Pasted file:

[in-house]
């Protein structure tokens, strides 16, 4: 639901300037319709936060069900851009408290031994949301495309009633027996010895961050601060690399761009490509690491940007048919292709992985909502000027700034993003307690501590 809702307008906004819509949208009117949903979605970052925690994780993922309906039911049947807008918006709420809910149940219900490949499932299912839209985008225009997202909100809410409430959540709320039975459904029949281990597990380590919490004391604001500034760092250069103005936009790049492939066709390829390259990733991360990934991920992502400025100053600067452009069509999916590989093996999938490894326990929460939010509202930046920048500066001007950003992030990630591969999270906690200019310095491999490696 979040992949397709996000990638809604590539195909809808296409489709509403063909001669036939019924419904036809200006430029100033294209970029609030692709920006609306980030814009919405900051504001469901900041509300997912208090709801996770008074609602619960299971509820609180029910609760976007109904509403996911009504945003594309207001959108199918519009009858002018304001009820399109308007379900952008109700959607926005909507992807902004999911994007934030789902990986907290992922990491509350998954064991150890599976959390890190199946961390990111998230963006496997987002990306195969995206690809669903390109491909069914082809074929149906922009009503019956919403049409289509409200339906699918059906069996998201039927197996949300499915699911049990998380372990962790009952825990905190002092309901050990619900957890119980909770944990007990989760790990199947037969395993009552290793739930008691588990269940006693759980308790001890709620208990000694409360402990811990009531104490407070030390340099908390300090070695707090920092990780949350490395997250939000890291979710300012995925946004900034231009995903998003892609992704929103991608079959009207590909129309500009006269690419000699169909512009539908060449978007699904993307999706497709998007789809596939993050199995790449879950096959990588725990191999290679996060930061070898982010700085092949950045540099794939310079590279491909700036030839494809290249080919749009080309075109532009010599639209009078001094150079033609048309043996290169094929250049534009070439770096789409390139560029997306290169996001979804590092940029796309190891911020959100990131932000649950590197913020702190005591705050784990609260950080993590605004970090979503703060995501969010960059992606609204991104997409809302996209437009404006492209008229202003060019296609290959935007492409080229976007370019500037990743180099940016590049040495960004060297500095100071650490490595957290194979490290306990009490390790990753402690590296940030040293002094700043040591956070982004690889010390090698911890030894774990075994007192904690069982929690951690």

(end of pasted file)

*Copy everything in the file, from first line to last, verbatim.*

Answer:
[in-house]
């Protein structure tokens, strides 16, 4: 639901300037319709936060069900851009408290031994949301495309009633027996010895961050601060690399761009490509690491940007048919292709992985909502000027700034993003307690501590 809702307008906004819509949208009117949903979605970052925690994780993922309906039911049947807008918006709420809910149940219900490949499932299912839209985008225009997202909100809410409430959540709320039975459904029949281990597990380590919490004391604001500034760092250069103005936009790049492939066709390829390259990733991360990934991920992502400025100053600067452009069509999916590989093996999938490894326990929460939010509202930046920048500066001007950003992030990630591969999270906690200019310095491999490696 979040992949397709996000990638809604590539195909809808296409489709509403063909001669036939019924419904036809200006430029100033294209970029609030692709920006609306980030814009919405900051504001469901900041509300997912208090709801996770008074609602619960299971509820609180029910609760976007109904509403996911009504945003594309207001959108199918519009009858002018304001009820399109308007379900952008109700959607926005909507992807902004999911994007934030789902990986907290992922990491509350998954064991150890599976959390890190199946961390990111998230963006496997987002990306195969995206690809669903390109491909069914082809074929149906922009009503019956919403049409289509409200339906699918059906069996998201039927197996949300499915699911049990998380372990962790009952825990905190002092309901050990619900957890119980909770944990007990989760790990199947037969395993009552290793739930008691588990269940006693759980308790001890709620208990000694409360402990811990009531104490407070030390340099908390300090070695707090920092990780949350490395997250939000890291979710300012995925946004900034231009995903998003892609992704929103991608079959009207590909129309500009006269690419000699169909512009539908060449978007699904993307999706497709998007789809596939993050199995790449879950096959990588725990191999290679996060930061070898982010700085092949950045540099794939310079590279491909700036030839494809290249080919749009080309075109532009010599639209009078001094150079033609048309043996290169094929250049534009070439770096789409390139560029997306290169996001979804590092940029796309190891911020959100990131932000649950590197913020702190005591705050784990609260950080993590605004970090979503703060995501969010960059992606609204991104997409809302996209437009404006492209008229202003060019296609290959935007492409080229976007370019500037990743180099940016590049040495960004060297500095100071650490490595957290194979490290306990009490390790990753402690590296940030040293002094700043040591956070982004690889010390090698911890030894774990075994007192904690069982929690951690």